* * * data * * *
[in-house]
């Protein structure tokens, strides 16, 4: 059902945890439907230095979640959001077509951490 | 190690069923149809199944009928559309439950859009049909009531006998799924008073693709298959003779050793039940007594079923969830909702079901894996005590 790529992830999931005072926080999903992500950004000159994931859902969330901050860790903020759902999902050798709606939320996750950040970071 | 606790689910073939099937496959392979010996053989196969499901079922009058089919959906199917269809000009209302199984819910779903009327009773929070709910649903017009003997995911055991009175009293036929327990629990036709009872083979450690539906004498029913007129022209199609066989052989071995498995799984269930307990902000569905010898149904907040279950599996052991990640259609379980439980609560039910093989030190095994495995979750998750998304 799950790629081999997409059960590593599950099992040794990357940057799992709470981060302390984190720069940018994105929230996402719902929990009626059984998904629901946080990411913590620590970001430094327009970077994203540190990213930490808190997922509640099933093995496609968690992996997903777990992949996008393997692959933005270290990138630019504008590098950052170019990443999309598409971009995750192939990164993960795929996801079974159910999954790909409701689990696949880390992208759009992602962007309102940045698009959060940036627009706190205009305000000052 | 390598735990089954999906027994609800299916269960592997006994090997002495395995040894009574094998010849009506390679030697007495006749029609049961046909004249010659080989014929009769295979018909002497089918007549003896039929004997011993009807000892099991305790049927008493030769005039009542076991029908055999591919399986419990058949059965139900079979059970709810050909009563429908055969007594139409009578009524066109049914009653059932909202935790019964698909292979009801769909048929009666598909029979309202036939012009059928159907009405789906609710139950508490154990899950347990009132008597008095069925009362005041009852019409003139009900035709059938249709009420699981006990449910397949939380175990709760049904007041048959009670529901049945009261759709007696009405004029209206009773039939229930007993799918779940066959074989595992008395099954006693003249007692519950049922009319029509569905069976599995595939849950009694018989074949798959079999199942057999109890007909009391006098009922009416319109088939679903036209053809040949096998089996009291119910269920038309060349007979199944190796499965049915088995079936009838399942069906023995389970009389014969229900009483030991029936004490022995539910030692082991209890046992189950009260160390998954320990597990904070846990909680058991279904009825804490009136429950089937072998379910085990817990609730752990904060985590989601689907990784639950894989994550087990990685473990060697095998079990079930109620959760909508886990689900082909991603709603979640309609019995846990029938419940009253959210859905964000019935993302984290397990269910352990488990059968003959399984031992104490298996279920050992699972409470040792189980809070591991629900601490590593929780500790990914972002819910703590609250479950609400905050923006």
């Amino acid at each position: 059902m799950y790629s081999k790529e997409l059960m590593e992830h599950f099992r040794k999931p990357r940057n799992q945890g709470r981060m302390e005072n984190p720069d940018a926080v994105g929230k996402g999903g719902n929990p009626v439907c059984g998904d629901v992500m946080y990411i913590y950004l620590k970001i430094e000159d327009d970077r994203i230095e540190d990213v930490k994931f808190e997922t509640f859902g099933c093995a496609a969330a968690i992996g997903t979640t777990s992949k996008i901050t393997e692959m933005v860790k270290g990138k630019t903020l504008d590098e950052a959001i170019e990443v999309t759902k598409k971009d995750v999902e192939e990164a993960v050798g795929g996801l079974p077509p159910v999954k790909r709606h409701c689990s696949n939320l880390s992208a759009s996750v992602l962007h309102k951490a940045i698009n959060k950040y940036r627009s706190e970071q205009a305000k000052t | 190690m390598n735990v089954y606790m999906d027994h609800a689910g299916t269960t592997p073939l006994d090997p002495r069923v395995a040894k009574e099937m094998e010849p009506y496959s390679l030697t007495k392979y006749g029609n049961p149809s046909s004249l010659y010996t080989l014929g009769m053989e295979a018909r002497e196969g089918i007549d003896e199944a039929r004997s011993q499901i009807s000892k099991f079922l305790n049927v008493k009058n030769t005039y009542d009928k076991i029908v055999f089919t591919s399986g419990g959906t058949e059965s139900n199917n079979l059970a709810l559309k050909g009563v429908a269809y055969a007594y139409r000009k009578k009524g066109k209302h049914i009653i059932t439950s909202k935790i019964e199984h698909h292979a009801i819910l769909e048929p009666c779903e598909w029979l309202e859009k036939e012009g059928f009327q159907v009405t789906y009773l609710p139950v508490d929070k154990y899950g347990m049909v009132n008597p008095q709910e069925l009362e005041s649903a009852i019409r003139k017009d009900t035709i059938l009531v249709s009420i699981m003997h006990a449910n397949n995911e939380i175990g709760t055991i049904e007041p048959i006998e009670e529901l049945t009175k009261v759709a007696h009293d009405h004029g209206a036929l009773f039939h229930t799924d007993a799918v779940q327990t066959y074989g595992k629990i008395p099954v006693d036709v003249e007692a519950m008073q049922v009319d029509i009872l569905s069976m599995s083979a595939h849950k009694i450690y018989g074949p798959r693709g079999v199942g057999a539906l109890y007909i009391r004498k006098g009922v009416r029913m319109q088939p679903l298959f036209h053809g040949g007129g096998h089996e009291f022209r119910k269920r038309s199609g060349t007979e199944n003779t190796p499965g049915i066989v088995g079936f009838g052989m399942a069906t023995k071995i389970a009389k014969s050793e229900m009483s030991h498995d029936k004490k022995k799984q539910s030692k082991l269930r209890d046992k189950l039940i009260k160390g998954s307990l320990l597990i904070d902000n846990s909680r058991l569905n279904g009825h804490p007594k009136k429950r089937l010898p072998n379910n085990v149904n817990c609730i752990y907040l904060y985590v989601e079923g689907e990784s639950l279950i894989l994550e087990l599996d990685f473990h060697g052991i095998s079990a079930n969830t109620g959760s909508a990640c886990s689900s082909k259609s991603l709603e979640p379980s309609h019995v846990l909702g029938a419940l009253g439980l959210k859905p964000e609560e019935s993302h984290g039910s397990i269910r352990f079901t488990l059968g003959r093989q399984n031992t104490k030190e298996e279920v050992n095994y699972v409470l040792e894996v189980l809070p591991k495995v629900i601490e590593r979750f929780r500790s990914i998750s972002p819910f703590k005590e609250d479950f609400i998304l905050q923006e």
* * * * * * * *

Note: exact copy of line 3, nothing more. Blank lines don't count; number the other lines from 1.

């Amino acid at each position: 059902m799950y790629s081999k790529e997409l059960m590593e992830h599950f099992r040794k999931p990357r940057n799992q945890g709470r981060m302390e005072n984190p720069d940018a926080v994105g929230k996402g999903g719902n929990p009626v439907c059984g998904d629901v992500m946080y990411i913590y950004l620590k970001i430094e000159d327009d970077r994203i230095e540190d990213v930490k994931f808190e997922t509640f859902g099933c093995a496609a969330a968690i992996g997903t979640t777990s992949k996008i901050t393997e692959m933005v860790k270290g990138k630019t903020l504008d590098e950052a959001i170019e990443v999309t759902k598409k971009d995750v999902e192939e990164a993960v050798g795929g996801l079974p077509p159910v999954k790909r709606h409701c689990s696949n939320l880390s992208a759009s996750v992602l962007h309102k951490a940045i698009n959060k950040y940036r627009s706190e970071q205009a305000k000052t | 190690m390598n735990v089954y606790m999906d027994h609800a689910g299916t269960t592997p073939l006994d090997p002495r069923v395995a040894k009574e099937m094998e010849p009506y496959s390679l030697t007495k392979y006749g029609n049961p149809s046909s004249l010659y010996t080989l014929g009769m053989e295979a018909r002497e196969g089918i007549d003896e199944a039929r004997s011993q499901i009807s000892k099991f079922l305790n049927v008493k009058n030769t005039y009542d009928k076991i029908v055999f089919t591919s399986g419990g959906t058949e059965s139900n199917n079979l059970a709810l559309k050909g009563v429908a269809y055969a007594y139409r000009k009578k009524g066109k209302h049914i009653i059932t439950s909202k935790i019964e199984h698909h292979a009801i819910l769909e048929p009666c779903e598909w029979l309202e859009k036939e012009g059928f009327q159907v009405t789906y009773l609710p139950v508490d929070k154990y899950g347990m049909v009132n008597p008095q709910e069925l009362e005041s649903a009852i019409r003139k017009d009900t035709i059938l009531v249709s009420i699981m003997h006990a449910n397949n995911e939380i175990g709760t055991i049904e007041p048959i006998e009670e529901l049945t009175k009261v759709a007696h009293d009405h004029g209206a036929l009773f039939h229930t799924d007993a799918v779940q327990t066959y074989g595992k629990i008395p099954v006693d036709v003249e007692a519950m008073q049922v009319d029509i009872l569905s069976m599995s083979a595939h849950k009694i450690y018989g074949p798959r693709g079999v199942g057999a539906l109890y007909i009391r004498k006098g009922v009416r029913m319109q088939p679903l298959f036209h053809g040949g007129g096998h089996e009291f022209r119910k269920r038309s199609g060349t007979e199944n003779t190796p499965g049915i066989v088995g079936f009838g052989m399942a069906t023995k071995i389970a009389k014969s050793e229900m009483s030991h498995d029936k004490k022995k799984q539910s030692k082991l269930r209890d046992k189950l039940i009260k160390g998954s307990l320990l597990i904070d902000n846990s909680r058991l569905n279904g009825h804490p007594k009136k429950r089937l010898p072998n379910n085990v149904n817990c609730i752990y907040l904060y985590v989601e079923g689907e990784s639950l279950i894989l994550e087990l599996d990685f473990h060697g052991i095998s079990a079930n969830t109620g959760s909508a990640c886990s689900s082909k259609s991603l709603e979640p379980s309609h019995v846990l909702g029938a419940l009253g439980l959210k859905p964000e609560e019935s993302h984290g039910s397990i269910r352990f079901t488990l059968g003959r093989q399984n031992t104490k030190e298996e279920v050992n095994y699972v409470l040792e894996v189980l809070p591991k495995v629900i601490e590593r979750f929780r500790s990914i998750s972002p819910f703590k005590e609250d479950f609400i998304l905050q923006e």